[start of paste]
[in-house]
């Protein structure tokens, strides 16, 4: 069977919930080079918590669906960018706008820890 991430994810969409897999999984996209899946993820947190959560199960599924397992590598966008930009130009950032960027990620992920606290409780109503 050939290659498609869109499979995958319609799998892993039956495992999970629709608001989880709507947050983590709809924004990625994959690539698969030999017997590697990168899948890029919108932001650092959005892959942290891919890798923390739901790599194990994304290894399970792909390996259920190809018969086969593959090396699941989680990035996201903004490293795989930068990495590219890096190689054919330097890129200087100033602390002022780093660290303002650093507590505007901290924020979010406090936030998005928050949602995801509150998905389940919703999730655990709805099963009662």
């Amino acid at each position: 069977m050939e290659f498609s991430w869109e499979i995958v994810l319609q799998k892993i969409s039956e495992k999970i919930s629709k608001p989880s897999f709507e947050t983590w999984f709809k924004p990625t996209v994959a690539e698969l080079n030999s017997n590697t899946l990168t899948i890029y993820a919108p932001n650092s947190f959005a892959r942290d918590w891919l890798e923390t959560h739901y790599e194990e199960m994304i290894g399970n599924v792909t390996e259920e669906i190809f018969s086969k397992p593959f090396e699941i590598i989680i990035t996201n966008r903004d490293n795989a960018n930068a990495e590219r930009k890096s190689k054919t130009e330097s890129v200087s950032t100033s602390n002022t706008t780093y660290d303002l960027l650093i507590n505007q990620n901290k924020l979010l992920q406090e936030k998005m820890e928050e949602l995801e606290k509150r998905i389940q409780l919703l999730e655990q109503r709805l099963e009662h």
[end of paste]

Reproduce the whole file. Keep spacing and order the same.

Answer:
[in-house]
């Protein structure tokens, strides 16, 4: 069977919930080079918590669906960018706008820890 991430994810969409897999999984996209899946993820947190959560199960599924397992590598966008930009130009950032960027990620992920606290409780109503 050939290659498609869109499979995958319609799998892993039956495992999970629709608001989880709507947050983590709809924004990625994959690539698969030999017997590697990168899948890029919108932001650092959005892959942290891919890798923390739901790599194990994304290894399970792909390996259920190809018969086969593959090396699941989680990035996201903004490293795989930068990495590219890096190689054919330097890129200087100033602390002022780093660290303002650093507590505007901290924020979010406090936030998005928050949602995801509150998905389940919703999730655990709805099963009662």
């Amino acid at each position: 069977m050939e290659f498609s991430w869109e499979i995958v994810l319609q799998k892993i969409s039956e495992k999970i919930s629709k608001p989880s897999f709507e947050t983590w999984f709809k924004p990625t996209v994959a690539e698969l080079n030999s017997n590697t899946l990168t899948i890029y993820a919108p932001n650092s947190f959005a892959r942290d918590w891919l890798e923390t959560h739901y790599e194990e199960m994304i290894g399970n599924v792909t390996e259920e669906i190809f018969s086969k397992p593959f090396e699941i590598i989680i990035t996201n966008r903004d490293n795989a960018n930068a990495e590219r930009k890096s190689k054919t130009e330097s890129v200087s950032t100033s602390n002022t706008t780093y660290d303002l960027l650093i507590n505007q990620n901290k924020l979010l992920q406090e936030k998005m820890e928050e949602l995801e606290k509150r998905i389940q409780l919703l999730e655990q109503r709805l099963e009662h």